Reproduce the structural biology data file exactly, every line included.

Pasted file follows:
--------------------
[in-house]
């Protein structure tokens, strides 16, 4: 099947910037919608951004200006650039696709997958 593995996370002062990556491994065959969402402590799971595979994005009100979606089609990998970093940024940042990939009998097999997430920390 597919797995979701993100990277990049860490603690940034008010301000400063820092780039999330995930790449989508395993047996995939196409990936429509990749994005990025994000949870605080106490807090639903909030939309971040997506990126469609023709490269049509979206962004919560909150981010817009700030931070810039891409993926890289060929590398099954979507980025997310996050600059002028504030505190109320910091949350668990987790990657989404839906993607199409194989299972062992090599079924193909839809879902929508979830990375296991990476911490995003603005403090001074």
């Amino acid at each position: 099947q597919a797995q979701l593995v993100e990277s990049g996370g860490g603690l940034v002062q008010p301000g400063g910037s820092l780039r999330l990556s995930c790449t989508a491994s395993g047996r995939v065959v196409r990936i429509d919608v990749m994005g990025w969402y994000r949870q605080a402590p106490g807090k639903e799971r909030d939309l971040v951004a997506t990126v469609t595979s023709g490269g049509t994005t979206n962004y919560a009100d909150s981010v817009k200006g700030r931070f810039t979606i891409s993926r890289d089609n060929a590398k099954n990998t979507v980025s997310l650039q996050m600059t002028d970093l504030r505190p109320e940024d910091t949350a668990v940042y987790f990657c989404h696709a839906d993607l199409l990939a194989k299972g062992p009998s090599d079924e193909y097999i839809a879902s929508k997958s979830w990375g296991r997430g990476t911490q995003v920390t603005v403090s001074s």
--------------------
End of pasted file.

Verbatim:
[in-house]
């Protein structure tokens, strides 16, 4: 099947910037919608951004200006650039696709997958 593995996370002062990556491994065959969402402590799971595979994005009100979606089609990998970093940024940042990939009998097999997430920390 597919797995979701993100990277990049860490603690940034008010301000400063820092780039999330995930790449989508395993047996995939196409990936429509990749994005990025994000949870605080106490807090639903909030939309971040997506990126469609023709490269049509979206962004919560909150981010817009700030931070810039891409993926890289060929590398099954979507980025997310996050600059002028504030505190109320910091949350668990987790990657989404839906993607199409194989299972062992090599079924193909839809879902929508979830990375296991990476911490995003603005403090001074």
């Amino acid at each position: 099947q597919a797995q979701l593995v993100e990277s990049g996370g860490g603690l940034v002062q008010p301000g400063g910037s820092l780039r999330l990556s995930c790449t989508a491994s395993g047996r995939v065959v196409r990936i429509d919608v990749m994005g990025w969402y994000r949870q605080a402590p106490g807090k639903e799971r909030d939309l971040v951004a997506t990126v469609t595979s023709g490269g049509t994005t979206n962004y919560a009100d909150s981010v817009k200006g700030r931070f810039t979606i891409s993926r890289d089609n060929a590398k099954n990998t979507v980025s997310l650039q996050m600059t002028d970093l504030r505190p109320e940024d910091t949350a668990v940042y987790f990657c989404h696709a839906d993607l199409l990939a194989k299972g062992p009998s090599d079924e193909y097999i839809a879902s929508k997958s979830w990375g296991r997430g990476t911490q995003v920390t603005v403090s001074s």